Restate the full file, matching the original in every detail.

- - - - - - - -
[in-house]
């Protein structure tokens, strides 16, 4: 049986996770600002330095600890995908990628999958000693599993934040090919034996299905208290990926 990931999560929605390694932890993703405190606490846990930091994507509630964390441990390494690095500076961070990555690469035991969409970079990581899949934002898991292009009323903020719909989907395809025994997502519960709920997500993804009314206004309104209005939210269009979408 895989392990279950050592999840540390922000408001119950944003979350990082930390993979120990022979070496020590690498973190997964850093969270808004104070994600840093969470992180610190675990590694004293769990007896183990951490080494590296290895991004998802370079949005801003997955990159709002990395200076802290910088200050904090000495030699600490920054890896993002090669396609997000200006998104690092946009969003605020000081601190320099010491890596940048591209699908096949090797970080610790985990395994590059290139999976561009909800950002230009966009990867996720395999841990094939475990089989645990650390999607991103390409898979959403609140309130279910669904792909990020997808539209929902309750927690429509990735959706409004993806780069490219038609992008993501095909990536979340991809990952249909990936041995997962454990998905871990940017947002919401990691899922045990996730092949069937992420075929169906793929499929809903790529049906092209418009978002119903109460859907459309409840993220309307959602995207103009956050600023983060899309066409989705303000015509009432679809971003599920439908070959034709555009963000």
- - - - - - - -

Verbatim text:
[in-house]
């Protein structure tokens, strides 16, 4: 049986996770600002330095600890995908990628999958000693599993934040090919034996299905208290990926 990931999560929605390694932890993703405190606490846990930091994507509630964390441990390494690095500076961070990555690469035991969409970079990581899949934002898991292009009323903020719909989907395809025994997502519960709920997500993804009314206004309104209005939210269009979408 895989392990279950050592999840540390922000408001119950944003979350990082930390993979120990022979070496020590690498973190997964850093969270808004104070994600840093969470992180610190675990590694004293769990007896183990951490080494590296290895991004998802370079949005801003997955990159709002990395200076802290910088200050904090000495030699600490920054890896993002090669396609997000200006998104690092946009969003605020000081601190320099010491890596940048591209699908096949090797970080610790985990395994590059290139999976561009909800950002230009966009990867996720395999841990094939475990089989645990650390999607991103390409898979959403609140309130279910669904792909990020997808539209929902309750927690429509990735959706409004993806780069490219038609992008993501095909990536979340991809990952249909990936041995997962454990998905871990940017947002919401990691899922045990996730092949069937992420075929169906793929499929809903790529049906092209418009978002119903109460859907459309409840993220309307959602995207103009956050600023983060899309066409989705303000015509009432679809971003599920439908070959034709555009963000």